Will Caynes never has been good with girls. At seventeen, he’s still waiting for his first kiss. He’s certainly not expecting it to happen in a drunken make-out session with his best friend, Angus. But it does and now Will’s conflicted—he knows he likes girls, but he didn’t exactly hate kissing a guy.
Then Will meets Brandy, a cute and easy-to-talk-to sophomore. He’s totally into her too—which proves, for sure, that he’s not gay. So why does he keep hooking up with Angus on the sly?
Will knows he can’t keep seeing both of them, but besides his new job in a diner, being with Brandy and Angus are the best parts of his whole messed-up life. His divorced parents just complicate everything. His father, after many half-baked business ventures and endless house renovations, has started drinking again. And his mom is no help—unless loading him up with a bunch of stuff he doesn’t need plus sticking him with his twin half-sisters counts as parenting. He’s been bouncing between both of them for years, and neither one feels like home.
Deciding who to love, who to choose, where to live. Whichever way Will goes, someone will get hurt. Himself, probably the most.
I’ve read my fair share of LGBTQ+ novels this year and had pretty good luck with them so far. I’ve been loving the YA trend of diversity, so I knew I had to pick up Cut Both Ways by Carrie Mesrobian, despite its extremely low ratings on Goodreads. While I usually stray away from books that are lower than 3.50 on Goodreads, I’m grateful that I decided to pick up Cut Both Ways because of the raw, humane way Mesrobian tells the story.
1. MESROBIAN DOESN’T HOLD BACK
Even though I personally haven’t seen many reviews from other readers on Cut Both Ways, I think the reason why the ratings are so low is because people are uncomfortable with the content itself. Our main character Will Caynes starts a relationship with Brandy, but Will finds himself also in a relationship with his best friend Angus. Will engages in sexual relationships with both Brandy and Angus, which is pretty much cheating – although Will isn’t sure if he’s bisexual, homosexual or heterosexual.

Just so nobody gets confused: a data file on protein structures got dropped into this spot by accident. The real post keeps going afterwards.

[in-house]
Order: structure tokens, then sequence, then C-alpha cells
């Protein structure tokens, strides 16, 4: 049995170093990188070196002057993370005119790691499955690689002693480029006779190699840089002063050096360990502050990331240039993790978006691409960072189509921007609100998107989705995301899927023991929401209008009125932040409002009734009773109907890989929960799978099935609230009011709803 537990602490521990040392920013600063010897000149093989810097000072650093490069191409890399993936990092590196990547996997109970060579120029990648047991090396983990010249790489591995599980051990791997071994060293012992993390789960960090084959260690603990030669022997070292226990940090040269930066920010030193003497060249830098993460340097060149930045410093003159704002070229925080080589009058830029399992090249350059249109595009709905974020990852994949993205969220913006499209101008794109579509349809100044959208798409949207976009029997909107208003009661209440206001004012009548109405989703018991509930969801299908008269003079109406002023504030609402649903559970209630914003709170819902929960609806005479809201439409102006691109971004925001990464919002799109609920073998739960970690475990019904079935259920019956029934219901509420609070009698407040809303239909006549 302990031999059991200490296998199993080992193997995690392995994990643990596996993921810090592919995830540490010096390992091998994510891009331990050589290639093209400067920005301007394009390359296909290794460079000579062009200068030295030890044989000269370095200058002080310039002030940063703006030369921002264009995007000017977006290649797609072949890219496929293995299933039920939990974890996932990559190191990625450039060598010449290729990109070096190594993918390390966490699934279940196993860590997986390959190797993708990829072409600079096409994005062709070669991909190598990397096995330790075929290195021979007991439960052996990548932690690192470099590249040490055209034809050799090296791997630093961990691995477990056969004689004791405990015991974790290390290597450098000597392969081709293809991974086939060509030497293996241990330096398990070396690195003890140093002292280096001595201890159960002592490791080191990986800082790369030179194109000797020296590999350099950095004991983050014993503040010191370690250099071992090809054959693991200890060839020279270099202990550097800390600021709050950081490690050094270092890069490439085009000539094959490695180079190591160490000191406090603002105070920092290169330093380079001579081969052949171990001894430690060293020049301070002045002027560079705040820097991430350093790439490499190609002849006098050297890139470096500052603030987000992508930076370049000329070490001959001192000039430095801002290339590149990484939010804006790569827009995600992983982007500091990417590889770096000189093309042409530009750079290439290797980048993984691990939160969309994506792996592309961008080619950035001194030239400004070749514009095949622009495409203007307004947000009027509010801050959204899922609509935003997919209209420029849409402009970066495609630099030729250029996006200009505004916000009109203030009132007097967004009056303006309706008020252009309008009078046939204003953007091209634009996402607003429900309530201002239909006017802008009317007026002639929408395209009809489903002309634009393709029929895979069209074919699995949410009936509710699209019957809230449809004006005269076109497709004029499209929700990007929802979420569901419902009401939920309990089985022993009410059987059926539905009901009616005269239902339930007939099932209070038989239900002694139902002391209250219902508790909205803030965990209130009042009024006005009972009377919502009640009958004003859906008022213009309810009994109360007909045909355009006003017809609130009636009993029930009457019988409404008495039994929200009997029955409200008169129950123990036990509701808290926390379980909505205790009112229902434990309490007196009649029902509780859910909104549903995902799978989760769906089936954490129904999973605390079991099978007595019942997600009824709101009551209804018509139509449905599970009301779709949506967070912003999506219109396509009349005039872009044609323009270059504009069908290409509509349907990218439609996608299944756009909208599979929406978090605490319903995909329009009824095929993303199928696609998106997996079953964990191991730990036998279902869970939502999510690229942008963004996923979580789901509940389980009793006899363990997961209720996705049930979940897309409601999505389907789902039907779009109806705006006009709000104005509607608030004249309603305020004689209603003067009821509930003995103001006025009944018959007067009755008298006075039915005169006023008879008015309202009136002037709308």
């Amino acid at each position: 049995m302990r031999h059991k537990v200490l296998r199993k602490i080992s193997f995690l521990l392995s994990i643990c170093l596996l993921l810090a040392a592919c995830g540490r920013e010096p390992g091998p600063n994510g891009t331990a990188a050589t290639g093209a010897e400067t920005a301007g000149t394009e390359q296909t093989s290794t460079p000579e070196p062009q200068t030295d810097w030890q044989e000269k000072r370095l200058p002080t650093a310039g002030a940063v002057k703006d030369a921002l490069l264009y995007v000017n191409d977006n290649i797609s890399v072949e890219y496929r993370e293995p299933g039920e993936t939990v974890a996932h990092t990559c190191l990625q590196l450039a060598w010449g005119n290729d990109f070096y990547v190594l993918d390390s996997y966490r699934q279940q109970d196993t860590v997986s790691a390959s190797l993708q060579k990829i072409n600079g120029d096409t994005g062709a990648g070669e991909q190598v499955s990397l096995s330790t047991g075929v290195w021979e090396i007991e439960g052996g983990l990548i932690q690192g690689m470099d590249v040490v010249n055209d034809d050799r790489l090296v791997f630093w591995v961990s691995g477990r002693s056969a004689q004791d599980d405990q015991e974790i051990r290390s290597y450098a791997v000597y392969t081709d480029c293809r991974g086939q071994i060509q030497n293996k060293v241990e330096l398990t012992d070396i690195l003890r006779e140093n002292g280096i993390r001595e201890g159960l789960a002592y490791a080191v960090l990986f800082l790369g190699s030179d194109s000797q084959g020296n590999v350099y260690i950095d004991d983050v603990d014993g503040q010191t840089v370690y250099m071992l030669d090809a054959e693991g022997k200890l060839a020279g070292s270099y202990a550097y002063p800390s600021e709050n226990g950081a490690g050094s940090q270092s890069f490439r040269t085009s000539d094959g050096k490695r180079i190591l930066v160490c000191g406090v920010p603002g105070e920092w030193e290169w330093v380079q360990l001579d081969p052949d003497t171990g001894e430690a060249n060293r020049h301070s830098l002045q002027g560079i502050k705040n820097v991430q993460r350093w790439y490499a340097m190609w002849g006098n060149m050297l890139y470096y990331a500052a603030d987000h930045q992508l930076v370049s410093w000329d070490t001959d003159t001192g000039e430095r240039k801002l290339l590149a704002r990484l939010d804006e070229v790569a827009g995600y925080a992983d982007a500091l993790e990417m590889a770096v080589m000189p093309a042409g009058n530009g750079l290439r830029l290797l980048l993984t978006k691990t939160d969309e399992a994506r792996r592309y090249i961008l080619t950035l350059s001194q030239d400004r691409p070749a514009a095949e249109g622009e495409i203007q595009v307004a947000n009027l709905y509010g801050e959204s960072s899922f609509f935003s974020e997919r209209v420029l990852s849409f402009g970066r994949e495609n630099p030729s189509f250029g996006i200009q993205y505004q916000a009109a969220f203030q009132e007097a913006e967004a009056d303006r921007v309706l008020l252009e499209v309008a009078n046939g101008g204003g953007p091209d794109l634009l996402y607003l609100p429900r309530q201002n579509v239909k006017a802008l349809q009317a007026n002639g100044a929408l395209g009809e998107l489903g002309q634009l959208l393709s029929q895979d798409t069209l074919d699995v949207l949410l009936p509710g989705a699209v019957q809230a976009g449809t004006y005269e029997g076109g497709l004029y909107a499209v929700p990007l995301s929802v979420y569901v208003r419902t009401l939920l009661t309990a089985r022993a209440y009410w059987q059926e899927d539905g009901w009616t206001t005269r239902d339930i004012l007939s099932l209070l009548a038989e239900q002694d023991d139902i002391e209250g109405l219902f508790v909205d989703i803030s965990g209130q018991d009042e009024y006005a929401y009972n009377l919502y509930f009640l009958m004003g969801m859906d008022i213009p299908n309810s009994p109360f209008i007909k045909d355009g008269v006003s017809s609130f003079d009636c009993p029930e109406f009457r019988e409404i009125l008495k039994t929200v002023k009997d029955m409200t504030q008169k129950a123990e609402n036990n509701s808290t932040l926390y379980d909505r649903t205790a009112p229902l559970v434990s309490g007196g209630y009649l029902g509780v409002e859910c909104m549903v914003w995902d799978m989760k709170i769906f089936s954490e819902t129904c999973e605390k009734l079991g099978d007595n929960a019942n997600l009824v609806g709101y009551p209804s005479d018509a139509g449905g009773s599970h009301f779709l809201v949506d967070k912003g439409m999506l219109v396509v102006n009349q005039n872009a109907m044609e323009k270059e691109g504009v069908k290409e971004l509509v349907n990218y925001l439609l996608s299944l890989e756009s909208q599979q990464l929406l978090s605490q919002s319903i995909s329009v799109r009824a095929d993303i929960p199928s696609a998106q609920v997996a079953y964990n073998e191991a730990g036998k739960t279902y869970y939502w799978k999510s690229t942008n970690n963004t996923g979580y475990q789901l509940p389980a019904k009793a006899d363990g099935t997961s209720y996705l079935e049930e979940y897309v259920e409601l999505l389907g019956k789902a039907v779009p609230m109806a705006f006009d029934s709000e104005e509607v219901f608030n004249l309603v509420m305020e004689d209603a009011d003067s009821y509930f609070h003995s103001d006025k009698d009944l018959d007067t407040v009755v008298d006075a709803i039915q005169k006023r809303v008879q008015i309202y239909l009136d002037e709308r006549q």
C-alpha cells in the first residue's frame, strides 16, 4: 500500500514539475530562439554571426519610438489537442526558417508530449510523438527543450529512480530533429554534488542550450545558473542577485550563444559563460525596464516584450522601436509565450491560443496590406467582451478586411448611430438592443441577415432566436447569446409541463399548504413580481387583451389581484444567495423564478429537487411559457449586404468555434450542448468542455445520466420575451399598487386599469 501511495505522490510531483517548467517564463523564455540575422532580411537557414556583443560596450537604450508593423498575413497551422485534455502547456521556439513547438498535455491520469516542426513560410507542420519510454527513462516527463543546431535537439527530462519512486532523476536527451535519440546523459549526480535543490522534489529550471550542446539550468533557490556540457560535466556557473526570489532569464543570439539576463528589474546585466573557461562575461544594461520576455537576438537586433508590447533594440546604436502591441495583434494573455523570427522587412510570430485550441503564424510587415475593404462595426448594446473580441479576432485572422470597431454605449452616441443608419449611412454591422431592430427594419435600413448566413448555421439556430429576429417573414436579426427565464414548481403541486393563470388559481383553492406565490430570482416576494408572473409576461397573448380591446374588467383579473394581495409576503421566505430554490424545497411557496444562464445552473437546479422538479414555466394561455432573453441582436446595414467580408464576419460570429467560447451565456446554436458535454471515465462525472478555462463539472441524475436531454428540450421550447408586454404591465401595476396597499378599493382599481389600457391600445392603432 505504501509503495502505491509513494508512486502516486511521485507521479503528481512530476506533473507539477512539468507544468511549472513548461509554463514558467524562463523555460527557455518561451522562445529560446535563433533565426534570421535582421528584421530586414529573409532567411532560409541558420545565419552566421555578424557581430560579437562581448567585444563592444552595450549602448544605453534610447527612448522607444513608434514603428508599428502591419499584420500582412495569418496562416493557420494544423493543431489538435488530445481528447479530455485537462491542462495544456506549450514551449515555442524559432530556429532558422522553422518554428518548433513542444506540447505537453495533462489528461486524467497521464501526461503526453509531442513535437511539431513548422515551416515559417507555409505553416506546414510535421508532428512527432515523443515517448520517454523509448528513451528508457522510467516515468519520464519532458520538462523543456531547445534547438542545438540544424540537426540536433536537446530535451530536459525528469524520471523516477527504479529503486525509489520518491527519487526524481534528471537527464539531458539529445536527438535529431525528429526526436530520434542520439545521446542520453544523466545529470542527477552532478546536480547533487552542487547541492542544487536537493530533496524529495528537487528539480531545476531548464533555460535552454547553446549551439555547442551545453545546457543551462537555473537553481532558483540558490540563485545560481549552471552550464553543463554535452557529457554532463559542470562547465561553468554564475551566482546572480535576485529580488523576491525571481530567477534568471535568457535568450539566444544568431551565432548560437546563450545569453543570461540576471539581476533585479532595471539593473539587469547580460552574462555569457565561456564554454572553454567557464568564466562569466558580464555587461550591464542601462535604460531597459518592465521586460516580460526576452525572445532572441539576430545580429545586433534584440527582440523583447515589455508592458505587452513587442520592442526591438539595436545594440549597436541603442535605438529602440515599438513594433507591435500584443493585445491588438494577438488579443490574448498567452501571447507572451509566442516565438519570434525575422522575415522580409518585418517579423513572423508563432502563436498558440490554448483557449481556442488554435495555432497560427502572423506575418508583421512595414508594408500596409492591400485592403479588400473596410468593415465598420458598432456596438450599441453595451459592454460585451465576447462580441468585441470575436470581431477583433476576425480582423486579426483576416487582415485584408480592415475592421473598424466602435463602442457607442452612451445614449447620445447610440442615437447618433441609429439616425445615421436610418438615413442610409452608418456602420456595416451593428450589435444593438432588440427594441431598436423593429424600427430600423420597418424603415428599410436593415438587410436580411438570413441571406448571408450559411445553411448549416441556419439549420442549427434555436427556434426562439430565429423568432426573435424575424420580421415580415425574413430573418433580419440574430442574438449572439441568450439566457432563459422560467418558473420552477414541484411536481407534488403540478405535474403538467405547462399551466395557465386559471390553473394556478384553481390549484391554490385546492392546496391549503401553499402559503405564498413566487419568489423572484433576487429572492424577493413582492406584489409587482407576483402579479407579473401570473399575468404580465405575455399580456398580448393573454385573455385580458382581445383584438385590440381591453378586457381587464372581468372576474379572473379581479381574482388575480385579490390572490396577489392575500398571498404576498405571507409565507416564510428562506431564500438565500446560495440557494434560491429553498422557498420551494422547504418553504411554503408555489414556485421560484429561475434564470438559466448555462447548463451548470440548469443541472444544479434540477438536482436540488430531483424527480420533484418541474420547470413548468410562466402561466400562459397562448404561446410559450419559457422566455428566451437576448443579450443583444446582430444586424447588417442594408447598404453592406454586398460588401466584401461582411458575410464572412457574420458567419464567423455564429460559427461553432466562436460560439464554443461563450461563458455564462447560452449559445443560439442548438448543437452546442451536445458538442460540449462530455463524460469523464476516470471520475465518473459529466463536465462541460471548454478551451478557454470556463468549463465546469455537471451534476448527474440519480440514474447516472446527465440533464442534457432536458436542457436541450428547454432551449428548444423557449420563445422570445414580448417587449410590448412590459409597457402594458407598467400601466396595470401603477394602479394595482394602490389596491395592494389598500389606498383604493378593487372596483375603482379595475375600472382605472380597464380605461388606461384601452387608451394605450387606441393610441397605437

Typically, I wouldn’t like or relate to characters who cheat on their partners, but if they acknowledge that what they’re doing is wrong and for a decent reason, I can understand. The way Mesrobian creates Will as a very confused teen is genuinely realistic. Will’s stuck in the middle and is trying to understand who he is by being with both Brandy and Angus.
2. WELL-WRITTEN PLOT
Besides Will trying to figure out his sexual orientation as a high-schooler, he also deals with:
+ divorced parents. His dad is becoming an alcoholic and his mother is a wee bit uptight. Will has to drive back and forth both houses, and there’s always conflict between the two parents.
+ getting a job. I love that Mesrobian includes the struggle that probably most people experience: that working a job is easier than finishing higher education.
+ balancing life activities. Will is a normal teenager. He has to balance not one but two romantic relationships, work, school, and family. I really enjoyed the way Mesrobian executed Will’s life.
3. NOT FOR THE LIGHT-HEARTED
Cut Both Ways is not for the light-hearted. The sexual content is pretty explicit and detailed, but it may also make readers uncomfortable in that there is cheating. However, I think Cut Both Ways is entirely worth the read because of the raw and realistic way Mesrobian wrote Will’s story. While Mesrobian doesn’t explicitly say the word “bisexual” in the Cut Both Ways, I think the story comes close to telling the situation of one that is similar to it.